• The present invention has been described above with the aid of functional building blocks illustrating the implementation of specified functions and relationships thereof. The boundaries of these functional building blocks have been arbitrarily defined herein for the convenience of the description. Alternate boundaries can be defined so long as the specified functions and relationships thereof are appropriately performed.
  • The foregoing description of the specific embodiments will so fully reveal the general nature of the invention that others can, by applying knowledge within the skill of the art, readily modify and/or adapt for various applications such specific embodiments, without undue experimentation, without departing from the general concept of the present invention. Therefore, such adaptations and modifications are intended to be within the meaning and range of equivalents of the disclosed embodiments, based on the teaching and guidance presented herein. It is to be understood that the phraseology or terminology herein is for the purpose of description and not of limitation, such that the terminology or phraseology of the present specification is to be interpreted by the skilled artisan in light of the teachings and guidance.
  • The breadth and scope of the present invention should not be limited by any of the above-described exemplary embodiments, but should be defined only in accordance with the following claims and their equivalents.

Claims (29)

1. A method for providing a portable globe for a geographical information system (GIS), comprising:
receiving at least one selected region corresponding to a geographical region of a master globe;
organizing geospatial data from the master globe based on the at least one selected region;
creating the portable globe based on the organized geospatial data, wherein the portable globe is smaller than the master globe and comprises data files that include greater geospatial data for the at least one selected region than for the remainder of the portable globe; and
transmitting the portable globe to a local device configured to render the portable globe in the GIS, wherein the at least one selected region is capable of being rendered at a higher resolution than the remainder of the portable globe.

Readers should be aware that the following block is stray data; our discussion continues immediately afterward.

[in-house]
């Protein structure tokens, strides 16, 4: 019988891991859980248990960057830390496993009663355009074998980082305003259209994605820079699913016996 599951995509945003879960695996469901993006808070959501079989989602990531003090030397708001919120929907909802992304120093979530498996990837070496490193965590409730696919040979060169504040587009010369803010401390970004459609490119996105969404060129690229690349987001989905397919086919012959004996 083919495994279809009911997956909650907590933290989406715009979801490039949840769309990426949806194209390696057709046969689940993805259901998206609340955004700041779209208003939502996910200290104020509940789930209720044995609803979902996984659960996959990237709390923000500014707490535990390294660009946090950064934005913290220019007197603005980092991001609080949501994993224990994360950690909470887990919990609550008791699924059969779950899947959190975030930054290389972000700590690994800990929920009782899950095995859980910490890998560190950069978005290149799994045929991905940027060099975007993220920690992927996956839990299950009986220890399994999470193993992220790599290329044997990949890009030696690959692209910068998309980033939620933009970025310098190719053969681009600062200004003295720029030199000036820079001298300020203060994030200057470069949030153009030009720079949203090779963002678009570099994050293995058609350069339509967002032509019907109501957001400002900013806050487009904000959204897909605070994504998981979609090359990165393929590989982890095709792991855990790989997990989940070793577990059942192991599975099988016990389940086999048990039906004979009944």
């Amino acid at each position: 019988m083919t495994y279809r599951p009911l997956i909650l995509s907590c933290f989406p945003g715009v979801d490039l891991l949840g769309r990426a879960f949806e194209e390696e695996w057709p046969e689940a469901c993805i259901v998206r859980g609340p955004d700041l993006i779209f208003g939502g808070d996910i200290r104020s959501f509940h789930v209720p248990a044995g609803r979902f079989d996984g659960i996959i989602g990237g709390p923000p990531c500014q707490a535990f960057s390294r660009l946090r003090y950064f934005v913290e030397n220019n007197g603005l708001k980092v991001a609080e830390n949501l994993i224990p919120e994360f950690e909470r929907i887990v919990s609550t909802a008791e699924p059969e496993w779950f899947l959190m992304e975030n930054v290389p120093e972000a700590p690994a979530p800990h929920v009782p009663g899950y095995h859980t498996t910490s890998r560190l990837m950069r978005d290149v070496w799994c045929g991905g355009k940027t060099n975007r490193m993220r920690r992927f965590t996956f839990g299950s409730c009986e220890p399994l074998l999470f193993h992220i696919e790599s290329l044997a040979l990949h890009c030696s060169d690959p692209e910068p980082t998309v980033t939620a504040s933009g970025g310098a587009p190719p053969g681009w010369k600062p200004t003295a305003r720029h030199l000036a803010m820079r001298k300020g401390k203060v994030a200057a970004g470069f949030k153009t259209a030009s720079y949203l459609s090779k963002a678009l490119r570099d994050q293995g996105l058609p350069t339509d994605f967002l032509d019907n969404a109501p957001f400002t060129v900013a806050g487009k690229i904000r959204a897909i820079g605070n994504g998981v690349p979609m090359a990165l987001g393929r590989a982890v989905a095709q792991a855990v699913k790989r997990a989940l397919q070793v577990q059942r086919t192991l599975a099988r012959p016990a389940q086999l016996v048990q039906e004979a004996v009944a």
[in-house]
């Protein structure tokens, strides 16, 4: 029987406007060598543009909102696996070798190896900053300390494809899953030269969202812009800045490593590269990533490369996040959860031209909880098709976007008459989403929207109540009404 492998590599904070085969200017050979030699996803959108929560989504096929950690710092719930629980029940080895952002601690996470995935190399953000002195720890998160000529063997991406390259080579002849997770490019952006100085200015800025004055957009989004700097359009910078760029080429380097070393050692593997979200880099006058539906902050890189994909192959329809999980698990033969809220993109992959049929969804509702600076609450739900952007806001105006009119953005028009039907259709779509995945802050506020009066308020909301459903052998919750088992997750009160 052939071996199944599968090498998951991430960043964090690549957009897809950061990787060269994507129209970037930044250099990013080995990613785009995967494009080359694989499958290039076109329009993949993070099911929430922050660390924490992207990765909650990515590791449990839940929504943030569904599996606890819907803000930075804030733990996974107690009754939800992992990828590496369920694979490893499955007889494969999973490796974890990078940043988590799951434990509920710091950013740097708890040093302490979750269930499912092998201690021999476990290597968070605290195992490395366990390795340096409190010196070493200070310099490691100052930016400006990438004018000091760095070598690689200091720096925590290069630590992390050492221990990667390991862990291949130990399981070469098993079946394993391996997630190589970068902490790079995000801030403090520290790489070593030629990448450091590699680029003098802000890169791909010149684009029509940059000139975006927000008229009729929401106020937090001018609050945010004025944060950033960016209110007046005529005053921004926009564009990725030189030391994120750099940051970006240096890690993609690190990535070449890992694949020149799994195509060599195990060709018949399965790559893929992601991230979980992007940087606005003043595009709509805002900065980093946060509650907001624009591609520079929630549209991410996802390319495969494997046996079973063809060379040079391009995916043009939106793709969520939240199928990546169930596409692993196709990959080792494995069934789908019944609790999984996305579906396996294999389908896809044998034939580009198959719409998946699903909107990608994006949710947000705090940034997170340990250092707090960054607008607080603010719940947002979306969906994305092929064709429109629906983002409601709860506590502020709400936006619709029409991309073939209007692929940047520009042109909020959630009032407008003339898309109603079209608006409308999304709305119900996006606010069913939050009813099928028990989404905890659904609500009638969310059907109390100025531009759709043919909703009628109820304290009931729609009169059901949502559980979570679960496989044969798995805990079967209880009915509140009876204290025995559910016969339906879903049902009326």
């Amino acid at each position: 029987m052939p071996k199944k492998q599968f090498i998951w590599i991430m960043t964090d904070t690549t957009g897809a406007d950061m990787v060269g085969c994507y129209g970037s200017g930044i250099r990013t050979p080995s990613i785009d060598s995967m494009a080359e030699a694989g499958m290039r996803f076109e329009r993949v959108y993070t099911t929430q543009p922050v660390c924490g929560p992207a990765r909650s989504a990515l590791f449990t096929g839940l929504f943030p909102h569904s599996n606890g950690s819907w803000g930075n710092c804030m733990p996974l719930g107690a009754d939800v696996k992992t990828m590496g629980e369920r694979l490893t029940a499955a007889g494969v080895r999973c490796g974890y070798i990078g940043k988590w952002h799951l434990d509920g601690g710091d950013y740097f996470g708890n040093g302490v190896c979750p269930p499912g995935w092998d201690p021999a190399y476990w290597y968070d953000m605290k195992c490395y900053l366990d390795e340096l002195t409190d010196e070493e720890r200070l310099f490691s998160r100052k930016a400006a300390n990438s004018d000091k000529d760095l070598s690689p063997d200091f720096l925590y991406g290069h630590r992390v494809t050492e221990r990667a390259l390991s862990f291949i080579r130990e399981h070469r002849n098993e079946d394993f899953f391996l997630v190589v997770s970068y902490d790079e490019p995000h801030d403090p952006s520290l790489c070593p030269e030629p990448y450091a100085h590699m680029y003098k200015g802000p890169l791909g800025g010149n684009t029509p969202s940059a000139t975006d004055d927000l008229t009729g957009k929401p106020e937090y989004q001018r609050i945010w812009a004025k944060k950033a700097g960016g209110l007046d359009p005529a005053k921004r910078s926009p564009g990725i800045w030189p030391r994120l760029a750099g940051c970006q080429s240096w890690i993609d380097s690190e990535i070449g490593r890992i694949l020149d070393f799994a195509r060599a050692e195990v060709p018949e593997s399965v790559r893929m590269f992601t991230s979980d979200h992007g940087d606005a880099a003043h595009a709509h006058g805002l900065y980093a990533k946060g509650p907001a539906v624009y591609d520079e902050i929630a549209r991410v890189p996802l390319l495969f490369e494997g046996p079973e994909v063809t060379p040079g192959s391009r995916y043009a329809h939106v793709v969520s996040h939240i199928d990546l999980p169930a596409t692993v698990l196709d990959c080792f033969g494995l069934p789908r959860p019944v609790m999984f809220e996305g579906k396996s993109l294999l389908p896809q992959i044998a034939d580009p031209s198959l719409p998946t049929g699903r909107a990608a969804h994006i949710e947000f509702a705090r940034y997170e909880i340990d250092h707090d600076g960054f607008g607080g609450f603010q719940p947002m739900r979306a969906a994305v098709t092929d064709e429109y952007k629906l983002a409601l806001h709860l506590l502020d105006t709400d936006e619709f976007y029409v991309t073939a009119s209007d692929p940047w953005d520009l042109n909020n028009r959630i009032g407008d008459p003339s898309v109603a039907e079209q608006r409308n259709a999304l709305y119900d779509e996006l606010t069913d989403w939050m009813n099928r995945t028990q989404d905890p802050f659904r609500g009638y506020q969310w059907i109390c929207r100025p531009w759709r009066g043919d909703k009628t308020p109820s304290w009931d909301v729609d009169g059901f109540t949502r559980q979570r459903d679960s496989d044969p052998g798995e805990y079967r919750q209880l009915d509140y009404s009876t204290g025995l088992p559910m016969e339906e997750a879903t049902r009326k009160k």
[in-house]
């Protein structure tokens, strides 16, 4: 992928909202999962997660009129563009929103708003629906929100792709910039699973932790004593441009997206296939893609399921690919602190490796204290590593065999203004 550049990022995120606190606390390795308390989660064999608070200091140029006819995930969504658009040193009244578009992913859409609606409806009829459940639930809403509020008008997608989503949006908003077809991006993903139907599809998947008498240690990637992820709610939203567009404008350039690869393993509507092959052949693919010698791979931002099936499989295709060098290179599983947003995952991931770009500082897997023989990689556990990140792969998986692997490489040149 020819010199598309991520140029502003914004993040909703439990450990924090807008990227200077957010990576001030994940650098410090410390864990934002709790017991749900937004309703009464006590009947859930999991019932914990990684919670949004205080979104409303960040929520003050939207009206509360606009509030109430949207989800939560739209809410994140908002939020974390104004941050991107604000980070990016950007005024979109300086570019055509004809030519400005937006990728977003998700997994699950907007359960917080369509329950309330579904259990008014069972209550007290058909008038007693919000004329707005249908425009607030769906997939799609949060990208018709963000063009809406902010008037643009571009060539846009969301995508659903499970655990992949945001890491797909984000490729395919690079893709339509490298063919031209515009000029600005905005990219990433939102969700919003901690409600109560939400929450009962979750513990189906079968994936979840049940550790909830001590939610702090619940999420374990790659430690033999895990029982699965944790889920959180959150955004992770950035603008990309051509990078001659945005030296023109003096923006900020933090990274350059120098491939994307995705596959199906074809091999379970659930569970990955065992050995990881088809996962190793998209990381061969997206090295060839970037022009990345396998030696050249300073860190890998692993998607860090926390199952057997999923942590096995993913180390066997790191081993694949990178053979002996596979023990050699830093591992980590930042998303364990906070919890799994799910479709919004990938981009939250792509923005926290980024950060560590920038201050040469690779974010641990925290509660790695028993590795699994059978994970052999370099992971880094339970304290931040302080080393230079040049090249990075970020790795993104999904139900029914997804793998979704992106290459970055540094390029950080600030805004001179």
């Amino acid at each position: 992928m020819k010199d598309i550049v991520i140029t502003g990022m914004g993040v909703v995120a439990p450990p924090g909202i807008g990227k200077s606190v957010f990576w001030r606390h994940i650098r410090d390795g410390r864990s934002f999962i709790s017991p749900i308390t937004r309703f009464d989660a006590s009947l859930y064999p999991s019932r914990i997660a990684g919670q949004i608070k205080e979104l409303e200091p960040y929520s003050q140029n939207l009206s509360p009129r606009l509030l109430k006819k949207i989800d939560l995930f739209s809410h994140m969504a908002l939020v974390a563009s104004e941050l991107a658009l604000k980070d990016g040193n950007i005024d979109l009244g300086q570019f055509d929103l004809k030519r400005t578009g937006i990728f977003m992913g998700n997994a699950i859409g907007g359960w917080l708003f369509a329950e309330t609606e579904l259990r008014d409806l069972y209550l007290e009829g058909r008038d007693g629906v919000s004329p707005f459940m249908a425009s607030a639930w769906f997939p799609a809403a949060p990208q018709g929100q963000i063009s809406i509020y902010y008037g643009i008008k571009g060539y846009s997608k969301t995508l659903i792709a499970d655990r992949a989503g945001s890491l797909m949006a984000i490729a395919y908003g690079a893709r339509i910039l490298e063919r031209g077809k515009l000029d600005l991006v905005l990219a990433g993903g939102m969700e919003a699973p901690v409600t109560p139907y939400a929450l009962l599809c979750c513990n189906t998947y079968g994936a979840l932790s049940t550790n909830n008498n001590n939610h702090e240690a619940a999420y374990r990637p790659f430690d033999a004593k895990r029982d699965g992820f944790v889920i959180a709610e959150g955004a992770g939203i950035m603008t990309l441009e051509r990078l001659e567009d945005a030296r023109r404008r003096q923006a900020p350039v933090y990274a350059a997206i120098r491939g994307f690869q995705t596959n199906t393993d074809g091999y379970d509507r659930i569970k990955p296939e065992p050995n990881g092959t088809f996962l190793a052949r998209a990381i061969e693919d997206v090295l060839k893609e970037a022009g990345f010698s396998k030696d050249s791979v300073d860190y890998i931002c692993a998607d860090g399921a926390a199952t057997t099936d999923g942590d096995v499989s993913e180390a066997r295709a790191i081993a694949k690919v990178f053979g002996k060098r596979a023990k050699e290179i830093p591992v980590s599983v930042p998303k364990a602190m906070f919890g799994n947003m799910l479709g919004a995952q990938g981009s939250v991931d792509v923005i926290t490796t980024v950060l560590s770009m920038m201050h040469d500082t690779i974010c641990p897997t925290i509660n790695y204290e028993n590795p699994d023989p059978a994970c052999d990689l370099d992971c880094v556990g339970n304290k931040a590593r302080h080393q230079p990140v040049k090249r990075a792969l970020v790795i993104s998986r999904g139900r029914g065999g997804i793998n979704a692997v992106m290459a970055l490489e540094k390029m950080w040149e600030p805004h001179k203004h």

2. The method of claim 1, wherein the transmitting includes transmitting the portable globe to a local device configured to render the portable globe without network connectivity to a master globe server.
3. The method of claim 1, wherein the organizing includes retrieving master globe tiles and data for the at least one selected region at a higher resolution in order for the portable globe to render a higher resolution for the at least one selected region.
4. The method of claim 3, wherein the organizing further includes retrieving master globe tiles and data at a higher resolution for imagery, terrain and vector data.
5. The method of claim 1, wherein the receiving includes receiving at least one selected asset type and the organizing includes organizing geospatial data from the master globe based on the at least one selected asset type.
6. The method of claim 1, wherein the organizing includes setting a first resolution for the at least one selected region and a second resolution for the rest of the master globe.
7. The method of claim 1, wherein the organizing includes retrieving searchable data from the master globe for the at least one selected region.
8. The method of claim 1, wherein the organizing includes filtering geospatial data based on filtering information.